Natural Hydrogen is the holy grail of renewable energy
The generation of renewable natural hydrogen via chemical reactions subsurface will result in a low-cost and reliable clean energy fuel, with minimal environmental footprint.
Why manufacture what Mother Nature has in abundance?
The natural creation of hydrogen
The natural creation of hydrogen can occur in several ways, as described by Geoscience Australia. As different minerals interact with one another beneath the surface of the Earth’s crust, chemical reactions take place which generate hydrogen. The two most prospective natural hydrogen methods in South Australia can be simplistically described as:
The interaction between iron, water and heat.
Additional theories hypothesise that natural hydrogen comes from deep within in the Earth’s core and travels to the surface via deep-seated faults.
H2EX’s vast acreage across South Australia has the ability to test various natural hydrogen play-types.
Detecting natural Hydrogen
To date, natural hydrogen has been accidentally discovered when industry has conducted mining, oil & gas and ground water sampling activities.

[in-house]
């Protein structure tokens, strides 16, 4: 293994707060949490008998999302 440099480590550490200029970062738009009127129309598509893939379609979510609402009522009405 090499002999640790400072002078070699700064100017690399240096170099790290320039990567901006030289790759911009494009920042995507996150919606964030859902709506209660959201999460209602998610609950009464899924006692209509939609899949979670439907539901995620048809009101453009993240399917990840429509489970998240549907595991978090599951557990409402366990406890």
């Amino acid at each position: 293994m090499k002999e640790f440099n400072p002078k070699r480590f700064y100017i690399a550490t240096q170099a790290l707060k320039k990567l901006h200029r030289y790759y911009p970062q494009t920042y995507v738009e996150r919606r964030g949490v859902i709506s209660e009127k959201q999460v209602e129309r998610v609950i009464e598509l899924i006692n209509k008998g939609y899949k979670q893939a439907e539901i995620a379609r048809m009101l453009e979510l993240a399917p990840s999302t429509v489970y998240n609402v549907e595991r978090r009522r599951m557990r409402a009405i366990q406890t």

In South Australia, there are three historical oil bores which detected natural hydrogen in material quantities.
|Sample Depth (Metres)||241m||261m||508m|
On-trend and in close proximity to H2EX’s exploration license PEL 691, as well as our PELAs 690 and 725.
Hydrogen can be safely transported by pipeline or trucks for use to make the greenest form of ammonia and nitrogen for fertilisers, fuel for industrial or community power generation or as a transport fuel
for trains, ships, trucks and cars. When used as a fuel, hydrogen produces no associated carbon dioxide emissions (zero emissions) nor soot.
Hydrogen can be co-mingled with methane (natural gas).
Co-mingling trials are currently occurring in Adelaide and other jurisdictions globally. Reports suggest that natural gas will
be phased out and replaced exclusively by hydrogen pipeline transportation. Hydrogen pipelines exist in the United States and Europe, transporting hydrogen from refineries to chemical plants.
Hydrogen can also be liquefied or converted into ammonia. Liquid hydrogen has been used by NASA since the 1940’s and is the fuel of choice for the space shuttle programme. Through decades of advance technical research, the transportation and storage of hydrogen has been refined such that it can be transported and stored safely. It is likely that export markets will either use liquified hydrogen or ammonia for transport over long distances to Australia’s established energy trading partners in Japan, Korea and China.